Edgar Ende (1901-1965)
"Modern art", Edgar Ende writes in his autographical essays, "leads us to new regions, which we have consciously never entered. Art is an adventure, a step into the unknown, an encounter with demons as well as angels."
The work of Edgar belongs to the most important artistic expressions of German art in the Twentieth Century. Today, after more than two decades of oblivion, it is considered a milestone of fantasy and visionary art. Not least thanks to his son Michael Ende, who as the writer of books such as "Never-ending Story" gained worldwide fame, the work of Edgar Ende is gradually taking the place it deserves within the history of art.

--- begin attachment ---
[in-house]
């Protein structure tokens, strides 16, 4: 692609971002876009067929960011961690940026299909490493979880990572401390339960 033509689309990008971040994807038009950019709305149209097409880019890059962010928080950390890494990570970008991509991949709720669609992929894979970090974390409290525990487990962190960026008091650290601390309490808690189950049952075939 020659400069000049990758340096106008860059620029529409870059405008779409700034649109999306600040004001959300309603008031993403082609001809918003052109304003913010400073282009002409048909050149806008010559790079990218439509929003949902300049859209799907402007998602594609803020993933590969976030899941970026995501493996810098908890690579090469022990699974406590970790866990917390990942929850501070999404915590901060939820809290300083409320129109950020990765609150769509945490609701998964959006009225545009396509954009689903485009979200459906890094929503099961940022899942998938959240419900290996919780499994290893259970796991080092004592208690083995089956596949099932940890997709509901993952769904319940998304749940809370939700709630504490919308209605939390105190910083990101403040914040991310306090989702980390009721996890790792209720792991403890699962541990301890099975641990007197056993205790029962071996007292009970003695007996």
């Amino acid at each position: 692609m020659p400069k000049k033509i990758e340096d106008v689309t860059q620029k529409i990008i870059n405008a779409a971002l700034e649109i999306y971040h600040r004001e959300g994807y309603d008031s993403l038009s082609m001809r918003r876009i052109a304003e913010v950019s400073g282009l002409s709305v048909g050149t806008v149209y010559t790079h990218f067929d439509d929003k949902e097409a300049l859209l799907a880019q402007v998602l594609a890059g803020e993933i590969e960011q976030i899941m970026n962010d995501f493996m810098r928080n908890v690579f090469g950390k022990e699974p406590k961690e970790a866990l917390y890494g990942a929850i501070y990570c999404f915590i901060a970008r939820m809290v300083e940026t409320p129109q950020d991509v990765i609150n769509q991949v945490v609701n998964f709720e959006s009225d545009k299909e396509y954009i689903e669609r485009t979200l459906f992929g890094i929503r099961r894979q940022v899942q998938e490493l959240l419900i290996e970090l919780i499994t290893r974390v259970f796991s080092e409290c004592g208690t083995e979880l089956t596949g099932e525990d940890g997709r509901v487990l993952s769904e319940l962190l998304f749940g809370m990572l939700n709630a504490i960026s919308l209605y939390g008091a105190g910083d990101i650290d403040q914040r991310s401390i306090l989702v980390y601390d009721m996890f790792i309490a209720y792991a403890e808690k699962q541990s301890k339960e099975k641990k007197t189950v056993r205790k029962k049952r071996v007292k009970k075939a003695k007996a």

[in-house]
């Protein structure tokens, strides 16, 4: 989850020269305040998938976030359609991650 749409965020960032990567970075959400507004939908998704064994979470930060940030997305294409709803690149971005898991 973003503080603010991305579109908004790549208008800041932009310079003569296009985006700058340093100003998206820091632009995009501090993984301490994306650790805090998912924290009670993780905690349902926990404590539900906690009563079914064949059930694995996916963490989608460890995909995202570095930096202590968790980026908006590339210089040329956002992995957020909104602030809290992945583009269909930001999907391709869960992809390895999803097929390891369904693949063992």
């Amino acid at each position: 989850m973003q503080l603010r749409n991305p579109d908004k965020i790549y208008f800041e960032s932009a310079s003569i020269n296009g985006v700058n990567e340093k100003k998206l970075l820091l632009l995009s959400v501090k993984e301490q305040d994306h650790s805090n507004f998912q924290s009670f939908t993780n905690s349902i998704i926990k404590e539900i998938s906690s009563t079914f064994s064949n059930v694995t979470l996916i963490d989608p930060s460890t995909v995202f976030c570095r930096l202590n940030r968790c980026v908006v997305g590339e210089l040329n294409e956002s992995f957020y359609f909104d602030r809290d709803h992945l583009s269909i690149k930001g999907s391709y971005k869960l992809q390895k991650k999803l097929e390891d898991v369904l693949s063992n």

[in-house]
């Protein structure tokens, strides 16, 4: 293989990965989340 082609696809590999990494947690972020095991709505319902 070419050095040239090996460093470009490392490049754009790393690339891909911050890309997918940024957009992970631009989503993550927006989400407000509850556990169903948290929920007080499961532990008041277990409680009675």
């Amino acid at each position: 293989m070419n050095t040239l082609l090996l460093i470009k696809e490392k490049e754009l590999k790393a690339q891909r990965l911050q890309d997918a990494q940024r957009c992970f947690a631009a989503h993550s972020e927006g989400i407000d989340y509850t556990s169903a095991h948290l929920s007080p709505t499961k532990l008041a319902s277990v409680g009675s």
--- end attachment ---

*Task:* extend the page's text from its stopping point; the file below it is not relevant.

Like William Blake or Orell Füssli, Edgar Ende also had the gift of inner vision. Therefore, his work has to be seen within the tradition of the so-called visionary art; it shows parallels with Magic Realism as well as with New Functionalism, although his work cannot be assigned to these styles and neither to Surrealism. Thus, we find no symbolism, no emblematic depiction of abstract subjects or other phenomena of reality.
For Edgar Ende his paintings were "pre-logical", as he himself used to call them. For him they were rooted within a layer of consciousness that exists before thought starts: Edgar Ende's paintings do not represent any examination of the real world and its cultural, social or historical structures, but an entry into the cosmos of spiritual worlds.